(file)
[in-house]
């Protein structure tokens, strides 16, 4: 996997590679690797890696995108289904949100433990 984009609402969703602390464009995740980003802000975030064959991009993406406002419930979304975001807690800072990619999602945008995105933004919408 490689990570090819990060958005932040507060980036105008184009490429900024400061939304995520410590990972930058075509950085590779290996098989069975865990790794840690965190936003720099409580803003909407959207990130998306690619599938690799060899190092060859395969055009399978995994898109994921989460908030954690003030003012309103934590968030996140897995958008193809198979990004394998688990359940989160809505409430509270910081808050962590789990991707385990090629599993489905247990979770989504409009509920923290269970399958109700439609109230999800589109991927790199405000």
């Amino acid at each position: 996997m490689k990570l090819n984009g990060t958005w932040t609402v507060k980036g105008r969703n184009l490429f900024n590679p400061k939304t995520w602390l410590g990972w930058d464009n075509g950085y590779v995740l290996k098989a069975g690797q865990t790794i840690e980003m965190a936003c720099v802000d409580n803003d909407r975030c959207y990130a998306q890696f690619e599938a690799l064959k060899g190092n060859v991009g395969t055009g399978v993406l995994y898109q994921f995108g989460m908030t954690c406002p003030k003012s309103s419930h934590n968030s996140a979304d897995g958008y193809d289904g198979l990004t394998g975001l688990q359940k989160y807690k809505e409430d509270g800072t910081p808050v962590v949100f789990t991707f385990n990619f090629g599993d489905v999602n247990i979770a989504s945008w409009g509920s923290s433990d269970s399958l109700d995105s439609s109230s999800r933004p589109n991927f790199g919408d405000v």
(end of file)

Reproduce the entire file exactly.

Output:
[in-house]
């Protein structure tokens, strides 16, 4: 996997590679690797890696995108289904949100433990 984009609402969703602390464009995740980003802000975030064959991009993406406002419930979304975001807690800072990619999602945008995105933004919408 490689990570090819990060958005932040507060980036105008184009490429900024400061939304995520410590990972930058075509950085590779290996098989069975865990790794840690965190936003720099409580803003909407959207990130998306690619599938690799060899190092060859395969055009399978995994898109994921989460908030954690003030003012309103934590968030996140897995958008193809198979990004394998688990359940989160809505409430509270910081808050962590789990991707385990090629599993489905247990979770989504409009509920923290269970399958109700439609109230999800589109991927790199405000």
């Amino acid at each position: 996997m490689k990570l090819n984009g990060t958005w932040t609402v507060k980036g105008r969703n184009l490429f900024n590679p400061k939304t995520w602390l410590g990972w930058d464009n075509g950085y590779v995740l290996k098989a069975g690797q865990t790794i840690e980003m965190a936003c720099v802000d409580n803003d909407r975030c959207y990130a998306q890696f690619e599938a690799l064959k060899g190092n060859v991009g395969t055009g399978v993406l995994y898109q994921f995108g989460m908030t954690c406002p003030k003012s309103s419930h934590n968030s996140a979304d897995g958008y193809d289904g198979l990004t394998g975001l688990q359940k989160y807690k809505e409430d509270g800072t910081p808050v962590v949100f789990t991707f385990n990619f090629g599993d489905v999602n247990i979770a989504s945008w409009g509920s923290s433990d269970s399958l109700d995105s439609s109230s999800r933004p589109n991927f790199g919408d405000v």